In the mean time, I think.  And pray.  And blog a little.

Hmmm...  What does it mean to be WHOLE? 

Knowing who and whose I am.  Knowing that I am not defined by the sins I've committed or the sins committed against me, or what I think of myself or what others think of me, or by the things I have or the things I don't have ... but rather I am defined by what GOD says about me.  "I praise you because I am fearfully and wonderfully made; your works are wonderful, I know that full well." Psalm 139:14.  "Yet to all who did receive him, to those who believed in his name, he gave the right to become children of God." John 1:12 

Finally knowing what the ever-elusive parent / child relationship looks and feels like.  "A father to the fatherless, a defender of widows, is God in his holy dwelling." Psalm 68:5   "He rescues you from hidden traps, shields you from deadly hazards.  His huge outstretched arms protect you - under them you're perfectly safe; his arms fend off all harm." Psalm 91:2-4 (Msg). 

Living a life free from shame and secrecy, knowing first-hand the strength of the human spirit.  "But those who hope in the Lord will renew their strength.  They will soar on wings like eagles; they will run and not grow weary, they will walk and not be faint." Isaiah 40:31 

Peace.  That feeling in your heart when forgiveness is real and the anger, fear and bitterness are noticeably diminished.  "Let all bitterness and wrath and anger and clamor and slander be put away from you, along with all malice.  Be kind to one anther, tenderhearted, forgiving one another, as God in Christ forgave you." Ephesians 4:31:32  “Come to me, all you who are weary and burdened, and I will give you rest.  Take my yoke upon you and learn from me, for I am gentle and humble in heart, and you will find rest for your souls.  For my yoke is easy and my burden is light.” Matthew 11:28-30 

Living out the impossible - enjoying the sweet restoration of relationships.  "If it is possible, as far as it depends on you, live at peace with everyone." Romans 12:18  "Anyone who claims to be in the light but hates a brother or sister is still in the darkness.  Anyone who loves their brother and sister lives in the light, and there is nothing in them to make them stumble.  But anyone who hates a brother or sister is in the darkness and walks around in the darkness. They do not know where they are going, because the darkness has blinded them." 1 John 2:9-11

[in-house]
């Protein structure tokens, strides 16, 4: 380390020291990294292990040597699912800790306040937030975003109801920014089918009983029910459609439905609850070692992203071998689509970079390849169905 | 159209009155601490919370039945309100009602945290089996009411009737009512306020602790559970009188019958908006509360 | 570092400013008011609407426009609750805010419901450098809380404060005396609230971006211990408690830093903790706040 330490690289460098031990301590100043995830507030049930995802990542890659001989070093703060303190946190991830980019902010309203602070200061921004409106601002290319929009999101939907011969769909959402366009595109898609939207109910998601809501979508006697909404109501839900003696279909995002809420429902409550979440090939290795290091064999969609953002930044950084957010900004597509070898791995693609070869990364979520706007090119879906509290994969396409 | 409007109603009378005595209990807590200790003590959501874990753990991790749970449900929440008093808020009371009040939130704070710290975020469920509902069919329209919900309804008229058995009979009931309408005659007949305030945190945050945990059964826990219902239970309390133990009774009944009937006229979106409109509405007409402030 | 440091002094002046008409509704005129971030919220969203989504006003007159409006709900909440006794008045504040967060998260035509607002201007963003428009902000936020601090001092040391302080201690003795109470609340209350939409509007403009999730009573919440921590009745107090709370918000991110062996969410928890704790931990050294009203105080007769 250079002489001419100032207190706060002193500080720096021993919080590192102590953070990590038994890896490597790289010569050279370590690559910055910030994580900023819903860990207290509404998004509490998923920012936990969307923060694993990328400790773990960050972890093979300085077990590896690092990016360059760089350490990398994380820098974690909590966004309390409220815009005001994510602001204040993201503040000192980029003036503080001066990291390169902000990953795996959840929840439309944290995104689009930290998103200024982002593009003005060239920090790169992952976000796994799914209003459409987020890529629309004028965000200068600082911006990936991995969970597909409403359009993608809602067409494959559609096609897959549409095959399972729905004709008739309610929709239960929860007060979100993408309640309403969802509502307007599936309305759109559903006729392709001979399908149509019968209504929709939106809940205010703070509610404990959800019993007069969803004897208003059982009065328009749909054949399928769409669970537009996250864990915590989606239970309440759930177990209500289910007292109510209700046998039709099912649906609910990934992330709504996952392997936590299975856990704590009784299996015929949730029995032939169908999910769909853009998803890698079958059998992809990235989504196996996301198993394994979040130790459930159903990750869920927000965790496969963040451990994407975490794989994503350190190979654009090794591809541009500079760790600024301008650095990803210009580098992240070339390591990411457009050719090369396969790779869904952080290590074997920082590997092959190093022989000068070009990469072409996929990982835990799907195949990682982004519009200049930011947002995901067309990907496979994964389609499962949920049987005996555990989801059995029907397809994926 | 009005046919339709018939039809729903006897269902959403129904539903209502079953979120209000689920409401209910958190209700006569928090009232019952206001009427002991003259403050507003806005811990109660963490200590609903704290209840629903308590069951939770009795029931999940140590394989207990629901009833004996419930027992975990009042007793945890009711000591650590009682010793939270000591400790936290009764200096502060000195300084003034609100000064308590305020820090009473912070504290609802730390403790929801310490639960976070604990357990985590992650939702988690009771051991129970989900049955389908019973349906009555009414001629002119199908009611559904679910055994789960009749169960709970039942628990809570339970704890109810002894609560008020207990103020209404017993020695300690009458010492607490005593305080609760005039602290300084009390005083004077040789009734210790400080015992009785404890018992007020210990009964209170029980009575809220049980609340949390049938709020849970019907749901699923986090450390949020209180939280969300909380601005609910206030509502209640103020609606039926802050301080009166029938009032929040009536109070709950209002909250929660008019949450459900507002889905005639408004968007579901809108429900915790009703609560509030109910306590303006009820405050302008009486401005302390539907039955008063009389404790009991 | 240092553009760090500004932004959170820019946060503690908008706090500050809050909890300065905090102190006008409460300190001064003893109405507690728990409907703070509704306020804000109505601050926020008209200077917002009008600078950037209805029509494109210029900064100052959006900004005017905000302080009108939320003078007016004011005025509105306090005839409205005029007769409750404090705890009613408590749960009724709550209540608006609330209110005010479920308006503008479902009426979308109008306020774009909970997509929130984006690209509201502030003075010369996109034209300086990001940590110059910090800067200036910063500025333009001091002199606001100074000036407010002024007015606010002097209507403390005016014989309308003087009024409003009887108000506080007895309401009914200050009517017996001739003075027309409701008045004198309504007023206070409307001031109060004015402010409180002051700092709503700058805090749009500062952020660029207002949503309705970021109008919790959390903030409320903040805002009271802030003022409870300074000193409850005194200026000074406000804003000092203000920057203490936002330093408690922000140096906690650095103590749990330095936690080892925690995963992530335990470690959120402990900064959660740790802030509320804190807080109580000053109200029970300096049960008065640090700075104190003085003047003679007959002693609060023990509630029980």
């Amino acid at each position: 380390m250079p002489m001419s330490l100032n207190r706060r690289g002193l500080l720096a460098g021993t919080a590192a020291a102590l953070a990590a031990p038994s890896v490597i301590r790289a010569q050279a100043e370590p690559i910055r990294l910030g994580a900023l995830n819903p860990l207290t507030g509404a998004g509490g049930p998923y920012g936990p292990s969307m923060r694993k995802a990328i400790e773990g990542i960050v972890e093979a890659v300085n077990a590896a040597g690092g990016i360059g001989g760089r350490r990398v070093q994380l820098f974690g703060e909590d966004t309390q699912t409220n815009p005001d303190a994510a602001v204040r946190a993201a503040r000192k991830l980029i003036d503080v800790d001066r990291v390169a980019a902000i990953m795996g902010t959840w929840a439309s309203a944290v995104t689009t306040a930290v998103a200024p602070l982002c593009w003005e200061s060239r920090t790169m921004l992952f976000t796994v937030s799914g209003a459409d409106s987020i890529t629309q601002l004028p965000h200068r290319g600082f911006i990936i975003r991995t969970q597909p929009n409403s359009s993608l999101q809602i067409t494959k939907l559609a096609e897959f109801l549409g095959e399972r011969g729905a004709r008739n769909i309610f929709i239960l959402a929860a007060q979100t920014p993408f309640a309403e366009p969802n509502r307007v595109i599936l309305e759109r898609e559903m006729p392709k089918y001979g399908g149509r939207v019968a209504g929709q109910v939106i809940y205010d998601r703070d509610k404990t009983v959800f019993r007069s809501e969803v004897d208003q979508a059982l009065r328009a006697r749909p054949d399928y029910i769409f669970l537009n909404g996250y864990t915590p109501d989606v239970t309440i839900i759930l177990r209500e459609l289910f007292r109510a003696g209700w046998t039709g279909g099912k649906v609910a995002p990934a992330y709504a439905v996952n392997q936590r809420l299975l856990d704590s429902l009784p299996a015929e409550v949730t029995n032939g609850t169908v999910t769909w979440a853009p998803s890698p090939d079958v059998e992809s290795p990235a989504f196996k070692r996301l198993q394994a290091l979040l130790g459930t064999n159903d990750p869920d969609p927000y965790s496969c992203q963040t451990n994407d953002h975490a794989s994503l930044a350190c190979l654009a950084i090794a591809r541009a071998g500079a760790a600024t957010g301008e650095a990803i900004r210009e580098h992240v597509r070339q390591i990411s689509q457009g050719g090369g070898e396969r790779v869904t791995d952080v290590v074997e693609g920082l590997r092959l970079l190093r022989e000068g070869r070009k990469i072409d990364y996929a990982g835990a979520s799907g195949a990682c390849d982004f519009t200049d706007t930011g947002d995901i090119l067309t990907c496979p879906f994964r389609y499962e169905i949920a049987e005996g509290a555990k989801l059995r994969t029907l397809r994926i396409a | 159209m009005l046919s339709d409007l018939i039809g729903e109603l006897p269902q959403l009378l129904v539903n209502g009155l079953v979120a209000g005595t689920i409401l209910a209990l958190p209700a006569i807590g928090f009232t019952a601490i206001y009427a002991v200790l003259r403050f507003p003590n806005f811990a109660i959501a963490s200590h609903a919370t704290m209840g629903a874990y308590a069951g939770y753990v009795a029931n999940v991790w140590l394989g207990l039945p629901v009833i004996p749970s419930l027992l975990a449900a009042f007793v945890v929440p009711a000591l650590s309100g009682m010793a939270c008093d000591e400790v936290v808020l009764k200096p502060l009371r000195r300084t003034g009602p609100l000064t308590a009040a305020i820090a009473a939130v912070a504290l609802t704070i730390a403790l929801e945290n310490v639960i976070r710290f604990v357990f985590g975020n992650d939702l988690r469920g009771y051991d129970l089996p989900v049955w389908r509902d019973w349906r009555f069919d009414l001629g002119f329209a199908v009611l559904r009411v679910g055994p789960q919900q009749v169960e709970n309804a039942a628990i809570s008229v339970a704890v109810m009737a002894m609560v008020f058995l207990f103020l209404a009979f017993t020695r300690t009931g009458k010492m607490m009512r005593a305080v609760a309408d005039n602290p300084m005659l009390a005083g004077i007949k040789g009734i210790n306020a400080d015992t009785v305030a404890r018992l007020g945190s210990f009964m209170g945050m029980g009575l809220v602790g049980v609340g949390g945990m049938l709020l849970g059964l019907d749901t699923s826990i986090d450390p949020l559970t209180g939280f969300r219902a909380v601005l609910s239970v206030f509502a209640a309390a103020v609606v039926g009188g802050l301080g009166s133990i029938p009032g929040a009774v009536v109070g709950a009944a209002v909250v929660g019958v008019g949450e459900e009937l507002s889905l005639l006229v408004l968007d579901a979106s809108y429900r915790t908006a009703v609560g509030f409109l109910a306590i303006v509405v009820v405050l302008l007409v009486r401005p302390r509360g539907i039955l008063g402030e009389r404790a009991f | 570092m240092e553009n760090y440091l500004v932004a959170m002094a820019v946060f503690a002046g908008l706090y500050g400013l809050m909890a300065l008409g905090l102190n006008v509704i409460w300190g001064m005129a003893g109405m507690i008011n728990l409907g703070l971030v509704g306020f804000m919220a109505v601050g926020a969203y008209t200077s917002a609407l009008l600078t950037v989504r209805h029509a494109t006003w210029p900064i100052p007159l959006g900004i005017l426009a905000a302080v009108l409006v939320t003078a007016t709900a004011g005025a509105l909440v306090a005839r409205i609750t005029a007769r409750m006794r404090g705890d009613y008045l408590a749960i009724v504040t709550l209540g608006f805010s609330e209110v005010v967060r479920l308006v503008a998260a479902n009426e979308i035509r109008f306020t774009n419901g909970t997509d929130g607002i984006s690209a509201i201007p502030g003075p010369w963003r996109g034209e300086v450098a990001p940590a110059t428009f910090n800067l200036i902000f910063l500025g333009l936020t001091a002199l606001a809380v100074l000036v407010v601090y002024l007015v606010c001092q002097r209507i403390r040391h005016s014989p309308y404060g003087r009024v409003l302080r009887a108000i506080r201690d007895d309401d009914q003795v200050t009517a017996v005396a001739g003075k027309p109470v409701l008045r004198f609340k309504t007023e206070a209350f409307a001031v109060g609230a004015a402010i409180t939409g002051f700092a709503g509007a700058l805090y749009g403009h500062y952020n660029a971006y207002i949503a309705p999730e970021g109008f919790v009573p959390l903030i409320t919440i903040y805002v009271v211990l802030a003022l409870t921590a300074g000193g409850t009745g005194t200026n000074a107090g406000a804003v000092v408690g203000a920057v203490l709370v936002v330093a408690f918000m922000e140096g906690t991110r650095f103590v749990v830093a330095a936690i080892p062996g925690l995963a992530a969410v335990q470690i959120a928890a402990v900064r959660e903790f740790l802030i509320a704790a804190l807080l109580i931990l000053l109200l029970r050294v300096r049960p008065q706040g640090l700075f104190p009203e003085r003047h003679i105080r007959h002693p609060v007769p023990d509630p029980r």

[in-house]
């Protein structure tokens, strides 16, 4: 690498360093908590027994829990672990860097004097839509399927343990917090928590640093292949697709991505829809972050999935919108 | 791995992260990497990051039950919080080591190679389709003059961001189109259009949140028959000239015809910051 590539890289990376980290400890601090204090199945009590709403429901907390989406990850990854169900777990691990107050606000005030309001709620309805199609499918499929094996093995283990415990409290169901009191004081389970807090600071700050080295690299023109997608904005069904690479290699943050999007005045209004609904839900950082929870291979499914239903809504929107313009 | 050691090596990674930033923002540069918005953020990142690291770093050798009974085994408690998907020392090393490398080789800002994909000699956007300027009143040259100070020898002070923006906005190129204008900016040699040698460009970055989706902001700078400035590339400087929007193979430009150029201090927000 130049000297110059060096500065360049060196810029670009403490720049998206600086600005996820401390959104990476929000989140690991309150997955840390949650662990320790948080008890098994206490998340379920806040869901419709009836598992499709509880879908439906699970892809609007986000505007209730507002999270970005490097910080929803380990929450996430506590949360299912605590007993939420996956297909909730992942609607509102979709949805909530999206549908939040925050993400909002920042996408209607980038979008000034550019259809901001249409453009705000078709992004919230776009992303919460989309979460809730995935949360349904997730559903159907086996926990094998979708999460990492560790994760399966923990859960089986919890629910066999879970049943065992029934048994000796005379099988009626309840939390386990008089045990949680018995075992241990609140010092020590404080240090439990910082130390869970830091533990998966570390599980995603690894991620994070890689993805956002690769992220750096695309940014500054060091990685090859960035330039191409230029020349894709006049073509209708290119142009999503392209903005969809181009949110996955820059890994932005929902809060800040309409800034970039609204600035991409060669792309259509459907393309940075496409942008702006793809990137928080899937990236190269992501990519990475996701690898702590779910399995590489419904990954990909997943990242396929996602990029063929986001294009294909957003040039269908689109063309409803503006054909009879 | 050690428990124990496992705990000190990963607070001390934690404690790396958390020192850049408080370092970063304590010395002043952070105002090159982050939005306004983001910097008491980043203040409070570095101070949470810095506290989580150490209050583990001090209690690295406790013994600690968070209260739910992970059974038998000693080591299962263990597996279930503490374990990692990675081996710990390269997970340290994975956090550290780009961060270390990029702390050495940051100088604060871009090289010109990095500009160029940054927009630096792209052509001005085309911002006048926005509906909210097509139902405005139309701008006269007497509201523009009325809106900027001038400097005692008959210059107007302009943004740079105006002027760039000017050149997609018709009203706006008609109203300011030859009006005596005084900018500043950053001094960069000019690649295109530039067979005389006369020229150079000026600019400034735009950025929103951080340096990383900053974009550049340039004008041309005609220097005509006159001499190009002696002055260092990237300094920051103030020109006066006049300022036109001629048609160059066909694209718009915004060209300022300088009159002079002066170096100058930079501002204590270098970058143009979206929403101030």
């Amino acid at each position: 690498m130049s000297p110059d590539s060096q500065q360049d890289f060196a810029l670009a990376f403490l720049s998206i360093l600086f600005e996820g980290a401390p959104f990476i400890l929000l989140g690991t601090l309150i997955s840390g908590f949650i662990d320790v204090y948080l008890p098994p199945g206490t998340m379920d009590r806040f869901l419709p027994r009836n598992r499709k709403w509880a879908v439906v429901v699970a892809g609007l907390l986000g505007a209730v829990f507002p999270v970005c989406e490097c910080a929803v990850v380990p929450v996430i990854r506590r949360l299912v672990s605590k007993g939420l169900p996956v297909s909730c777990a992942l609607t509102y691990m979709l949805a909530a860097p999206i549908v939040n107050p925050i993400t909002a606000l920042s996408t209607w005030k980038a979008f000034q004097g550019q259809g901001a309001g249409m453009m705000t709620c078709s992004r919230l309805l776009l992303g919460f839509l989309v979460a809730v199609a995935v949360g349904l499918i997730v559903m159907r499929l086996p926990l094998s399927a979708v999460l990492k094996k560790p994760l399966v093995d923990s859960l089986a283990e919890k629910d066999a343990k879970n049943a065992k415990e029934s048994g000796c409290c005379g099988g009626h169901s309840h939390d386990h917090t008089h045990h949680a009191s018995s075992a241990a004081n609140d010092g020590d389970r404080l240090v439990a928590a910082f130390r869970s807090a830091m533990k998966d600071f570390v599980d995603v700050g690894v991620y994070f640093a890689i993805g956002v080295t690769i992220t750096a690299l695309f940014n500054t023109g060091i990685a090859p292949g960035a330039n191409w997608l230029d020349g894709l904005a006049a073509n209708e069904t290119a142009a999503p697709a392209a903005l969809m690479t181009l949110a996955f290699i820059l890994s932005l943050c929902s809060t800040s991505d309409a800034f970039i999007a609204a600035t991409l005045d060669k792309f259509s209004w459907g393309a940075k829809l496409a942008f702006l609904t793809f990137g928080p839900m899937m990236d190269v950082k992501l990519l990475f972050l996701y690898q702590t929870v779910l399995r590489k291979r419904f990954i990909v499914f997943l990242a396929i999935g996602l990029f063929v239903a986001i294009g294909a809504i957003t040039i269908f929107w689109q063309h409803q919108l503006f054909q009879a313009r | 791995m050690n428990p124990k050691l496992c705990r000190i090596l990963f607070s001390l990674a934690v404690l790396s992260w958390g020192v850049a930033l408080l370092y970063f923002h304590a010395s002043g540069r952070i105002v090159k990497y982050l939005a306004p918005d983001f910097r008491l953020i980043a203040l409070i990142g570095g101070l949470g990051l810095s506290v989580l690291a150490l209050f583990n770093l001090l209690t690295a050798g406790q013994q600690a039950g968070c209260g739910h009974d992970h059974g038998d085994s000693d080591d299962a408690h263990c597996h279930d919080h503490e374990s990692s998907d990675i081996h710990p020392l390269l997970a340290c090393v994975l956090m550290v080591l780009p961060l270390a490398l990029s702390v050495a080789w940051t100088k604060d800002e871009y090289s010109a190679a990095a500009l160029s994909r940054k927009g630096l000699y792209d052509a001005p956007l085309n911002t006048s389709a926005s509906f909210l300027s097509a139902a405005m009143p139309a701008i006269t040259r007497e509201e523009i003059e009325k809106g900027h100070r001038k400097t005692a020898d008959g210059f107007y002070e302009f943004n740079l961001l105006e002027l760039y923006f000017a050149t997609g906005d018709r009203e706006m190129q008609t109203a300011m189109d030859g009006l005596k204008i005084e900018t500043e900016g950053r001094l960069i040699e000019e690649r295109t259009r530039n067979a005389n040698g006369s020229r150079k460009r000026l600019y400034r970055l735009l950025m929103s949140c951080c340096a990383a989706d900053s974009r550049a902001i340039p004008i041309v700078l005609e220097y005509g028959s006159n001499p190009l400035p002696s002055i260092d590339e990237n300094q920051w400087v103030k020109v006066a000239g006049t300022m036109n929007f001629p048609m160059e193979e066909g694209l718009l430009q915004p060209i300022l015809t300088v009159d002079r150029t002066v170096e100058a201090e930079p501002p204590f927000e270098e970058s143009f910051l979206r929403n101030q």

Having had a sad life of despair completely exchanged for one filled with hope and joy.  "For I know the plans I have for you,” declares the Lord, “plans to prosper you and not to harm you, plans to give you hope and a future."  Jeremiah 29:11 

God is good...all the time.  Grateful to wake up today, free from the bondage of darkness and brokenness. 

"The thief comes only to steal and kill and destroy; I have come that they may have life, and have it to the full."  John 10:10

Tuesday, July 3, 2012

Sub 140

This is not at all my normal kind of post, and it's certainly not what I've been mulling around for the last week, but today is a day worth noting.  Just stepped on the scale - 139.8 (I totally wish I could make that flash in neon colors).  Honestly, I had completely surrendered to my weight gain last fall.  I even gave away this adorable red winter coat that I absolutely loved, but knew there was no way it would ever fit again.

Steph, I don't want it back...  I'll just be forced now to buy another one.  Ooooh - we can be twins.

When I registered for my triathlon last summer, I considered the Athena division for women over 155.  Right now I'm shaking my head at myself as, aloud, I'd questioned: "Does anyone my age weigh under 155?"  I had surrendered and, still being fairly slender and within my normal healthy weight range, I assumed that the older we get, the heavier we weigh.

When I impulsively started this weight loss journey on March 1, I weighed in at 161.  Pinch me!  I'm down 21.5 pounds and the shorts I'm wearing are completely falling off of me!  Back to school shopping is going to be really special this year...  Mama gets some new clothes too - only, opposite the children, mine will be smaller and not BIGGER.

Cori, thanks for casually complaining about the diet you were on...  Your complaining prompted our life change.